I've been writing this column for nearly three years now.

While I can't claim to receive sackloads of email every time it's published, there are a few people out there who have become regular correspondents, sharing with me their comments on subjects I've discussed. I mention this not just because it is flattering to know there's someone out there actually reading this, but because recently I've had a few conversations with some quite senior candidates about a topic I covered a couple of years ago, on business ethics and professional courtesy, which elicited the most responses to date.

When respondents discuss 'professional courtesy', they focus on the lack of responses they receive to job applications or the number of unreturned phone messages they've left for people whose voicemail greetings tell them how "important" their message is and that they will "get back to them ASAP". Now, I'm a professional salesman, so over the years I've learnt to manage the objections and ultimately rejections that inevitably come along. But for many people, especially senior executives used to a certain level of authority, the experience of rejection can be a real eye-opener and sometimes rather unsettling.

Sitting here with my recruitment hat on, I can see things from both sides. For candidates looking for their next roles, the recruitment process can become all-consuming, a priority in their lives. For recruiters, it is what they do every day, dealing with lots of people at any one time. So it's not surprising that sometimes a recruiter's response fails to live up to a candidate's expectations.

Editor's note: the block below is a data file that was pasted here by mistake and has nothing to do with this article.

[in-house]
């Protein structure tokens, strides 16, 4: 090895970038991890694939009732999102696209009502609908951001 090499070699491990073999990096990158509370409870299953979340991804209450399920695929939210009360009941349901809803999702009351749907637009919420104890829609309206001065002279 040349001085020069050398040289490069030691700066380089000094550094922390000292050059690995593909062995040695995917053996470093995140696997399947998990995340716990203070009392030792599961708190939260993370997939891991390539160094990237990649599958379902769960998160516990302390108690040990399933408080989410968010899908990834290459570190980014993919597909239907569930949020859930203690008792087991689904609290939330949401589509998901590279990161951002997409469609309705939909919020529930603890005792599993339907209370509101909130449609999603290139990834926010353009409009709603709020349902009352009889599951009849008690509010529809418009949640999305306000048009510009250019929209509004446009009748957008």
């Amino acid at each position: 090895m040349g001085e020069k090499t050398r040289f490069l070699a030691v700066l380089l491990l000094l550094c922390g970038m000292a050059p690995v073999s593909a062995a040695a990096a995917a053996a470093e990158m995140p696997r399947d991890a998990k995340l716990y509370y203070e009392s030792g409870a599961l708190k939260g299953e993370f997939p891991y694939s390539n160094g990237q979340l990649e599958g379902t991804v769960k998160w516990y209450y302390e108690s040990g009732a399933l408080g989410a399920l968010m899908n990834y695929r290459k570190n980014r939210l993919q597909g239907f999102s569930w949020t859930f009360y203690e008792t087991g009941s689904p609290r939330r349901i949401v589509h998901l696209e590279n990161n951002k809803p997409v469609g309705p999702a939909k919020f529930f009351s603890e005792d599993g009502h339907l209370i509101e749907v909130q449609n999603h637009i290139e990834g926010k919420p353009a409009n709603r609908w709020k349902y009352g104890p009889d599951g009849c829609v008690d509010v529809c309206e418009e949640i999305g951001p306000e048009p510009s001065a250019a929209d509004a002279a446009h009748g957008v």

The people I've been speaking to lately have highlighted the issue of poor manners. Of course, a lack of politeness is bad enough in itself, but what surprises me time and again is the shortsightedness displayed by many businesses.

One thing I've learnt over the past 25 years is that professional courtesy pays off in the long run. What is obvious to us as recruiters still seems to be a revelation to some: when you're working in a specific sector or industry, it's not only about the person you're dealing with right now it's also about who that person might have as connections.

At the end of the day it comes down to treating others in a way you'd be comfortable with yourself. No one likes to hear bad news or an outright "no, thanks", but that's preferable to the frustration of being left in limbo. Being polite and returning calls is not just about being nice, it's about being professional and ultimately protecting that most precious of things in business your reputation.